Step 5: Digging Deeper Into the Code
When you open the script, you will notice that it consists of three functions along with a block of code which implements these functions when the script is run. The functions use the Dropbox API and and access the DS18B20's temperature log file in order to listen for commands from Dropbox and upload the latest temperature reading. Below is an overview of what the functions do, and how they are used to make the monitoring system work:
This function shows the purpose of the Dropbox parameter files we created in step 3. It searches the Dropbox app folder for a file containing the text 'param='. It then extracts the text after the '=' and tries to convert it into an integer. You can see that this allows us to control the program by appending relevant numbers to the end of the parameter files manually. The next step will contain a brief instruction manual showing you how to use each of the parameter files to control an aspect of the program.
This function allows the program to rename a parameter file from within Python. It does this on a few occasions, mainly to reduce the need for excessive manual renaming of the files.
This function makes use of set_parameter() to upload the latest temperature to the Dropbox app folder by appending it to the 'temperature' parameter file. The function reads the latest temperature from the DS18B20's log file (which is available on Linux at the path pointed by the THERMOMETER_FILE variable).
The final part of the program contains the code which will execute when the script is run. After some setup steps required for the DS18B20 sensor, it opens a Dropbox session using your Access Token and uses pygame to search out your webcam. If a webcam is found, it will enter a loop where it uses poll_parameter() to extract information from Dropbox and act on it.
IMPORTANT: You will notice the following line of code:
cam = pygame.camera.Camera(cam_list, (864, 480))
...this attempts to create a usable camera interface from the first webcam that pygame detects. The resolution may need to be changed to match your webcam. Experiment with a number of values to find what works best.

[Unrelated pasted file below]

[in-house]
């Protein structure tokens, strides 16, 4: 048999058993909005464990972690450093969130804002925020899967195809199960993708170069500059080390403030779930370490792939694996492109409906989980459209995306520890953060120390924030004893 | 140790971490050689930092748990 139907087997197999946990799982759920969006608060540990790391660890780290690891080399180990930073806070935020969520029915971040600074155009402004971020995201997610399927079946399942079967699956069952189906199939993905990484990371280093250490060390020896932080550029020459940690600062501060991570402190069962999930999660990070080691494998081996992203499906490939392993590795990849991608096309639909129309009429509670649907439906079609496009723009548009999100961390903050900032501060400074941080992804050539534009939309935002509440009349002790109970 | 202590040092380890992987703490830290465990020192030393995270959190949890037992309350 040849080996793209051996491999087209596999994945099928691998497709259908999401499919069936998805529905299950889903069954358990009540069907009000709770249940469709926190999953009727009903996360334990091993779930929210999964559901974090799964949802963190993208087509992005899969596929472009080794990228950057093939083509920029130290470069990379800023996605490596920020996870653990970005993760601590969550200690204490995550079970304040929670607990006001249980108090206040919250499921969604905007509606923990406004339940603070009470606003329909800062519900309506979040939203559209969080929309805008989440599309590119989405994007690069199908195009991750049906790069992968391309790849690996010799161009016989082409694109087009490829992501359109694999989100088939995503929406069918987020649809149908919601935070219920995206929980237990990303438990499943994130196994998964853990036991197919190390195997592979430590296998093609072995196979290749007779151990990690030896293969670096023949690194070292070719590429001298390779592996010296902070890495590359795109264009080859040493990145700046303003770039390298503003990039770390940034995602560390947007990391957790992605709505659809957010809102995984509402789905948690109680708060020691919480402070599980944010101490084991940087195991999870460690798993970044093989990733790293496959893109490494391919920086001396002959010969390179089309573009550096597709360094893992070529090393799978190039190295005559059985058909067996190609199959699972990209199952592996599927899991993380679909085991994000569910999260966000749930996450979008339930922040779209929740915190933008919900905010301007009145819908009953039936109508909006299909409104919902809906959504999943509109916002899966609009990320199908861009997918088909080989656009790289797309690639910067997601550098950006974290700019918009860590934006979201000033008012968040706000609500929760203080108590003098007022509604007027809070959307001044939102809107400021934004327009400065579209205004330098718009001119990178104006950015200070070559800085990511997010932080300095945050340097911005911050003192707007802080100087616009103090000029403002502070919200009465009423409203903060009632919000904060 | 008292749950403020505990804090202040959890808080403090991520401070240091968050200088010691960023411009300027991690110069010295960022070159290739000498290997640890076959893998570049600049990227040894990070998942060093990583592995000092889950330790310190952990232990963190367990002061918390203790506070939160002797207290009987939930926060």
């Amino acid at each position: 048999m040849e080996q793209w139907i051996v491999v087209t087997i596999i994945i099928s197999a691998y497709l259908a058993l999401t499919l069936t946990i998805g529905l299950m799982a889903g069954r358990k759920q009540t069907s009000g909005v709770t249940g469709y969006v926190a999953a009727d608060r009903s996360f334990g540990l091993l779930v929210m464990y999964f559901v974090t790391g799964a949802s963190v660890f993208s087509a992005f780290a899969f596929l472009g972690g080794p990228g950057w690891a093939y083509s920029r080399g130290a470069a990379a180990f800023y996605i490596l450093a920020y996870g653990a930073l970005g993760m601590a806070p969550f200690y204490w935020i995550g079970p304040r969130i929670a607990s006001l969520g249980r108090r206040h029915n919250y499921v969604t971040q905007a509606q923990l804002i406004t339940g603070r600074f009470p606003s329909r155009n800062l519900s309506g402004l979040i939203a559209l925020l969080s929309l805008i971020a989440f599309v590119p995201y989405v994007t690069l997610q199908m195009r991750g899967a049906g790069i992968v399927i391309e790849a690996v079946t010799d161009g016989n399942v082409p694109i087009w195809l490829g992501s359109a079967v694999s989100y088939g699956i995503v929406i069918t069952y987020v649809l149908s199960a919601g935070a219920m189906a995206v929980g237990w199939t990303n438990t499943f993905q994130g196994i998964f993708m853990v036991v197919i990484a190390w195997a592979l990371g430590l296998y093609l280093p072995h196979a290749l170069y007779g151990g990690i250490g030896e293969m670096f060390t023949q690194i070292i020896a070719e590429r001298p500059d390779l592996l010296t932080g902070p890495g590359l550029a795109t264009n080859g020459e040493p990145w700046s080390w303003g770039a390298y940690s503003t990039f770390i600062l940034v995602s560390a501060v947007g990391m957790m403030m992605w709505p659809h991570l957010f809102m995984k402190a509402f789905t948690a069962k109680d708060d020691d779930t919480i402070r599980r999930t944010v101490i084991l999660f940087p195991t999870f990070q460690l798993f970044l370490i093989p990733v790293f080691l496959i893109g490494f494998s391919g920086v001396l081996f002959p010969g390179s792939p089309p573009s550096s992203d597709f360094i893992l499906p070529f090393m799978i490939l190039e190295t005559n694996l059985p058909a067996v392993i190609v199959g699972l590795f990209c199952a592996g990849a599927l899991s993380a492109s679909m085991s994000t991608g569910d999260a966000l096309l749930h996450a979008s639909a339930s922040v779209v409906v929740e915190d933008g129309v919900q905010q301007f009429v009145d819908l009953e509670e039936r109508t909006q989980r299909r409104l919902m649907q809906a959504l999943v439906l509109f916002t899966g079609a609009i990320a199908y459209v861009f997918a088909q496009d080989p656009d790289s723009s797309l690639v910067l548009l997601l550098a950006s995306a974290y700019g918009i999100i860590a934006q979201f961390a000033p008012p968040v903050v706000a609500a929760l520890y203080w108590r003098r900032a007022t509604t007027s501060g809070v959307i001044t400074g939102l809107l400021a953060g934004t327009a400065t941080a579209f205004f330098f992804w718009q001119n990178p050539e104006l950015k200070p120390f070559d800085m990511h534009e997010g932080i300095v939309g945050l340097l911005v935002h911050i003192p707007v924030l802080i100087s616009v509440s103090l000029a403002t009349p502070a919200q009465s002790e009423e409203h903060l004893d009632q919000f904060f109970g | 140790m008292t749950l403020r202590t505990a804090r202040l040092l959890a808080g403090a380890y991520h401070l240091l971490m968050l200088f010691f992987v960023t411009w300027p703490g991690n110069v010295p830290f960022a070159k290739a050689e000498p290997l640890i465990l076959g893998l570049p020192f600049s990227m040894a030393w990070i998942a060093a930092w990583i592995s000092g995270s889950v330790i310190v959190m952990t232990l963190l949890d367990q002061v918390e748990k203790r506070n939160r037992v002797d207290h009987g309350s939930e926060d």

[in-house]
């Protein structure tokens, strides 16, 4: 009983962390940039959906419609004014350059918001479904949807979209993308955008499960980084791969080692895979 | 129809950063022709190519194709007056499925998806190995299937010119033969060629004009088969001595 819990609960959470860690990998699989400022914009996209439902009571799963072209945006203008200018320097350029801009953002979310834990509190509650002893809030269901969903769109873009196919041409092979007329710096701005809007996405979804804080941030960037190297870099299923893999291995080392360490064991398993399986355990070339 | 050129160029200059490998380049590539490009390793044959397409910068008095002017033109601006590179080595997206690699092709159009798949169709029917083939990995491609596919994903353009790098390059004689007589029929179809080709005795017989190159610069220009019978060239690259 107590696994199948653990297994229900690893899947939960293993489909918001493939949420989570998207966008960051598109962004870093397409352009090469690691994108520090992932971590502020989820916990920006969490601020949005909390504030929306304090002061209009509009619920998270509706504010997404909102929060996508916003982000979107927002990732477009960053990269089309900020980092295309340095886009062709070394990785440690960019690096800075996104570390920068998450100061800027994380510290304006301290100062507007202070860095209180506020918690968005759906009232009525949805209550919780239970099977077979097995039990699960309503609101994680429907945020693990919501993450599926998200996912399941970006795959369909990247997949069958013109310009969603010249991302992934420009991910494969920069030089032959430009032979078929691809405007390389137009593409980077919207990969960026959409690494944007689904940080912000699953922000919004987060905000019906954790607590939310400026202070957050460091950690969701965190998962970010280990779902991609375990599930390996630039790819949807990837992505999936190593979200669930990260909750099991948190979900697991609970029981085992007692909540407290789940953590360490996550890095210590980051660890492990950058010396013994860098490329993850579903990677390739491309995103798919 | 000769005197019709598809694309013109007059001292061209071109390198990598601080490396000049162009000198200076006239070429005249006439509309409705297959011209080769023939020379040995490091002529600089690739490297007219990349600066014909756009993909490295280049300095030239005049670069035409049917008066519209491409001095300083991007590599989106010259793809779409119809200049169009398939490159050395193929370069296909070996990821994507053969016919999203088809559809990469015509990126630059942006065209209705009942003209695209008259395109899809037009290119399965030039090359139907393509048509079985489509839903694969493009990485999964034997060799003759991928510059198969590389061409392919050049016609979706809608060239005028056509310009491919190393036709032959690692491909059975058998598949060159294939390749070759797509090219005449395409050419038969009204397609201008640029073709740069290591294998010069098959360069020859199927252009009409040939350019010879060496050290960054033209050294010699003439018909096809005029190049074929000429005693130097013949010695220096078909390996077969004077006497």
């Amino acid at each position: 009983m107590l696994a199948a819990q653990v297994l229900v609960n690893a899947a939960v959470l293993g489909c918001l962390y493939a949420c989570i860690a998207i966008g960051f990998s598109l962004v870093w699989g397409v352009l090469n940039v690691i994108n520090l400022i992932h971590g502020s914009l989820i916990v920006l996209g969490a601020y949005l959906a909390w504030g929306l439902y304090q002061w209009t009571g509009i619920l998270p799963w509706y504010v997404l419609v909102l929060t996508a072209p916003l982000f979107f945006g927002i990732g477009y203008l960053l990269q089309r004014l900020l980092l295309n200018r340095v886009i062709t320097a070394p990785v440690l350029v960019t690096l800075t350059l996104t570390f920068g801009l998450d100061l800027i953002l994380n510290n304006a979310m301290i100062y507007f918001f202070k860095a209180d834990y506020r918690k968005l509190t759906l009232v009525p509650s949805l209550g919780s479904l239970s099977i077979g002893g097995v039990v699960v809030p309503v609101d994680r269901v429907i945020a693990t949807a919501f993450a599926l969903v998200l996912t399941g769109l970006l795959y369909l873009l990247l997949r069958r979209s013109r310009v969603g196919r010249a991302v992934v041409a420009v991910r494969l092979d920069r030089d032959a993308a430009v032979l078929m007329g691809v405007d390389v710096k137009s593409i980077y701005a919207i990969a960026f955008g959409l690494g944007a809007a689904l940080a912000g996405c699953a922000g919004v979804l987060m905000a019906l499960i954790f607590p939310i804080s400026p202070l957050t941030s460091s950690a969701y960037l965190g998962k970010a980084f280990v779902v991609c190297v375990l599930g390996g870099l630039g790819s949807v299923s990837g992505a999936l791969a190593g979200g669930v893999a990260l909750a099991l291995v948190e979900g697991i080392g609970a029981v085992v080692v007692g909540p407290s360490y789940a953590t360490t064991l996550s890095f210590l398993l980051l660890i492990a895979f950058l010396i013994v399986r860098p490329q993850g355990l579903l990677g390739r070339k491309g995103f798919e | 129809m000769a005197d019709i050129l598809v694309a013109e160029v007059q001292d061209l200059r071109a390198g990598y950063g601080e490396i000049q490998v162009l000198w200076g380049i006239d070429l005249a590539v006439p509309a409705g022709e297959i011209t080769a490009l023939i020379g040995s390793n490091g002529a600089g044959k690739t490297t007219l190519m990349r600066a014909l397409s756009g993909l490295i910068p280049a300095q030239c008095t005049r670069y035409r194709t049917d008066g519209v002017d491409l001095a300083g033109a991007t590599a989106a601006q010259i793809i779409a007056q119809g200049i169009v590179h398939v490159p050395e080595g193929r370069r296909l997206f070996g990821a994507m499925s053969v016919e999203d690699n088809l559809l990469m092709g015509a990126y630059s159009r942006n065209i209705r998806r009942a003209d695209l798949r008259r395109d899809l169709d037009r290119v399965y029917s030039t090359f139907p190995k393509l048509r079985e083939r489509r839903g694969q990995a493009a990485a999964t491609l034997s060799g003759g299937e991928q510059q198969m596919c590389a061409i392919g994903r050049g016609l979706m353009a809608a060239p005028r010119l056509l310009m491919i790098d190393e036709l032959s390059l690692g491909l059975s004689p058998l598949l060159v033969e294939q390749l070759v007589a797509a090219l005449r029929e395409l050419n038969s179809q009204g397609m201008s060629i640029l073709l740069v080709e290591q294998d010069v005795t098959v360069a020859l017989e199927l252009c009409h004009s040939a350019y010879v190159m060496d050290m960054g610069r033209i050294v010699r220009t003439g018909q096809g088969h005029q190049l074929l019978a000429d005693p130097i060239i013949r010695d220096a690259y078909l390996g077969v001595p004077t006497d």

Step 6: Using the Dropbox Parameter Files
So now you should have a working script which, when run using the instructions from step 4, will allow your Pi to start monitoring the app folder for your inputs. On your first run, the app folder should contain the following parameter files:
delay=10 exitprogram=0 imagerequest=0 temperature=0
Interaction with the program is achieved by manually renaming the parameter files via Dropbox. To do this, just right-click one of the files and select 'rename'. Each parameter file has a different function:
This file tells the monitoring program how many seconds to wait between each iteration of the monitoring loop. When I know that I won't be interacting with the program much, I set it to 60 or 120. When I know that I want to request data from the Pi often, I set it to 10.
This should be set to 1 or 0. If the program detects that it is set to 1, it will end the script. If you set it to 1 and the script exits, you will need to log in to the Pi again to start it back up. This parameter exists so that you can gracefully end the monitoring program when you no longer need it to be running (for example, if you have returned home and no longer want to monitor the webcam remotely).
This is perhaps the most important parameter. This should be set to 1 or 0. If the program detects that it is set to 1, it will request an image from the webcam and upload it into the app folder (with the title 'image.jpg'). If another 'image.jpg' exists, it will overwrite it.
This is the DS18B20 temperature reading set by the set_latest_temp() function. You should never need to edit this parameter file - it is automatically set by the program.
Note that if you set 'exitprogram' or 'imagerequest' to 1, the program will automatically return them to 0 before executing the relevant code. This is for convenience. You may also notice that the code contains a lot of 'try' and 'except' blocks surrounding many of the critical functions. This is to ensure that the script will not throw exceptions (and hence stop running) if something goes wrong (such as an internet connectivity problem preventing Dropbox access).
Step 7: Conclusion
This project has presented a way to control a Raspberry Pi using Python and Dropbox. While the hardware used in this project is a temperature sensor and a USB webcam, there are many other applications for this method of controlling the Pi. In fact, any hardware component that is accessible via GPIO can be controlled using a similar program structure, making the system very easy to expand.
As a next step, you could also use a GUI library such as Tkinter along with the Dropbox API to create a client program which would allow you to modify the parameter files without even needing to log in to Dropbox.
I hope that this tutorial has been clear, and if you have any questions or would like me to clarify anything, please post a comment!
Participated in the
Raspberry Pi Contest 2016